Health care is one of the most regulated industries or at least that is the way it feels for the facility boards and administrators. Most cannot sustain repeated risks of non-compliance with federal, state and local regulations. Add the costs of negligent claims and workers’ compensation costs and a post-acute care community is tipped into financial collapse.
The facility must comply with all of the regulations that impact the transition of the patient to the post-acute care facility. Also, the facility should establish a robust internal process to self-monitor, assess and audit compliance. Where non-compliance is identified, the facility should have a methodology to enact improvements using performance improvement tools and methodologies such as Lean Six Sigma, Plan-Do-Study-Act (PDSA), INTERACT II and others. (CMS/QAPI 2020).
Technology – In communicating during handoffs, the receiving facility must be made aware of the appropriate equipment and technology needed to care for individuals with certain conditions based on their condition (e.g., bariatric equipment, lifts, sit to stand devices, infusion pumps). Education related to the individual’s diagnosis, treatment and plan of care is essential and can be accomplished through in-person or computer-based methods.
An electronic medical record interface is another important aspect of care transition. Methods for the transmittal of patient transfer information vary with telephone, verbal and electronic communication.
An ERM approach to managing the risk of transitions of care between post-acute and long-term facilities is a way to proactively identify, prioritize and mitigate the potential uncertainties of this very complex process. ERM enhances the multi-disciplinary process of decision making based on reliable data and information. ERM methodology is supported by the most senior levels of the organization while holding accountable all three lines of defense: the front-line team members, middle management and senior leadership.
Castellucci, M. (2018, November 28). Most skilled nursing facilities penalized by CMS for readmission rates. Modern Healthcare.
QAPI resources. (2020, February 11). Centers for Medicare and Medicaid Services Homepage | CMS. Retrieved May 11, 2020, from https://www.cms.gov/Medicare/Provider-Enrollment-and-Certification/QAPI/qapiresources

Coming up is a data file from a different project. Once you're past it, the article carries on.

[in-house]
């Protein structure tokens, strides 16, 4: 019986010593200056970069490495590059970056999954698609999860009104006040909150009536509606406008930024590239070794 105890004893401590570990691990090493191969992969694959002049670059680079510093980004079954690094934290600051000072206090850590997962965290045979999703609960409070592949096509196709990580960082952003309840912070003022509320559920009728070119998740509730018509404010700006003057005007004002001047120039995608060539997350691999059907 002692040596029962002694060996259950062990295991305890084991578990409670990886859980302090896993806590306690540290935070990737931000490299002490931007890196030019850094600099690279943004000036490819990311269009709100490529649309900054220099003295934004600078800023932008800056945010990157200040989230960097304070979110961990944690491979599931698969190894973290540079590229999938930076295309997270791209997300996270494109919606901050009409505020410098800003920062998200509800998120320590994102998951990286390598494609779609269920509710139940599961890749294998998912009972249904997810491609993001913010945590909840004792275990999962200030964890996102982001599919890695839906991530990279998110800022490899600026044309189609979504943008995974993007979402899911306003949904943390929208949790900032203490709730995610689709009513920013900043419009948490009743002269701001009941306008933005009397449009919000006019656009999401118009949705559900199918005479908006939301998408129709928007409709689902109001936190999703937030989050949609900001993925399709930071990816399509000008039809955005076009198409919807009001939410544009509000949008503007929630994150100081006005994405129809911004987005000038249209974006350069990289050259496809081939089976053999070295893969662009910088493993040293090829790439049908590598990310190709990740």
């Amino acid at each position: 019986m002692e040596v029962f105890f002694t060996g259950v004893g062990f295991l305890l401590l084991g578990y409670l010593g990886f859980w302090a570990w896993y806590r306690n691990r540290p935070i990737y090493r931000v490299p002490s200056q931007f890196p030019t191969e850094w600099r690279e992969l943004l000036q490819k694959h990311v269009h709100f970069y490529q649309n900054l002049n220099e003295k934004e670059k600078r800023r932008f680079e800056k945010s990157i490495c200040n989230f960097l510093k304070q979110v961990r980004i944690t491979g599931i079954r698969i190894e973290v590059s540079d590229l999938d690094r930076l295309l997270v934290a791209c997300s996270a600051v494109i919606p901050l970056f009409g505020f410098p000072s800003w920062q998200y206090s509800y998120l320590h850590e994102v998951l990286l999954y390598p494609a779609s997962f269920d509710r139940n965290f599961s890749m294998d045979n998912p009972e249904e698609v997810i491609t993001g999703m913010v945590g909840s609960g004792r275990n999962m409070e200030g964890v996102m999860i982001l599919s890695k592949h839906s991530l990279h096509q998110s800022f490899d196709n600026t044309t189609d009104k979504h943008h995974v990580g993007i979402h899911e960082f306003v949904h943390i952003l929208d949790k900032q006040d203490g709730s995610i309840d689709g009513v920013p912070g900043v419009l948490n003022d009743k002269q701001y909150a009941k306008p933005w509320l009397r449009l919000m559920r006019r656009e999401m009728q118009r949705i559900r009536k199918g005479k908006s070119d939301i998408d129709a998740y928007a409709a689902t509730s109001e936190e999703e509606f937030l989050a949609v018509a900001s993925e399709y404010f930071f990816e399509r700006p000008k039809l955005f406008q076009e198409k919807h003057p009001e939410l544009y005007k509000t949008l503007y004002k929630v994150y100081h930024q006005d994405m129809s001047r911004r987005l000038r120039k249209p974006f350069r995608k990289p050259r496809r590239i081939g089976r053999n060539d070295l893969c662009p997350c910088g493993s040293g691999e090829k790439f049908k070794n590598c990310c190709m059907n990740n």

Flynn, M. (2017, October 11). Advanced practice nurses cut hospitalizations from SNFs by almost half. Skilled Nursing News.
Grissinger, M. (2016, April). From the hospital to long-term care: protecting vulnerable patients during handoffs. P&T, 41(4), 204-205.
Health Services Advisory Group. (n.d.). Skilled nursing facility care coordination toolkit. Retrieved May 11, 2020, from https://www.hsag.com/care-coord-tools
The Joint Commission. (2012). Transitions in care: the need for a more effective approach to continuing patient care. Retrieved May 11, 2020, from https://www.jointcommission.org/-/media/deprecated-unorganized/imported-assets/tjc/system-folders/topics-library/hot_topics_transitions_of_carepdf.pdf?db=web&hash=CEFB254D5EC36E4FFE30ABB20A5550E0
Landi, H. (2019, August 14). Patient handoffs to post-acute care providers still largely a manual process, hindering effective care coordination. FierceHealthcare. https://www.fiercehealthcare.com/tech/patient-handoffs-to-post-acute-care-providers-still-largely-a-manual-process-report
Mor, V., Intrator, O., Feng, Z., & Grabowski, D. C. (2010). The Revolving Door Of Rehospitalization From Skilled Nursing Facilities. Health Affairs, 29(1), 57–64. doi: 10.1377/hlthaff.2009.0629
Rau, J. (2019, November 1). New round of Medicare readmission penalties hits 2,583 hospitals. Kaiser Health News. https://khn.org/news/hospital-readmission-penalties-medicare-2583-hospitals/
Stratis Health. (n.d.). Quality improvement toolkit for emergency department transfer communication measures. Retrieved May 11, 2020, from https://www.stratishealth.org/documents/ED_Transfer_QI_Toolkit_Communication_Measures.pdf
Nancy Connelly, RN, BA, CPHRM, DFASHRM is a risk management consultant with RCM&D, an independent insurance advisory firm in Baltimore. She is an active member of the American Society for Healthcare Risk Management (ASHRM), and is 2020 Chair of the ASHRM Forum News Task Force.
Kenita Hill, MSA, CPHRM, LNHA, LPN, is vice president of operations at ServarusRM. A licensed nursing home administrator with a background in long-term care that spans more than 25 years, she is responsible for the operations of the risk management program at ServarusRM, including on-site risk management audits and training at SNFs and ALFs across the country.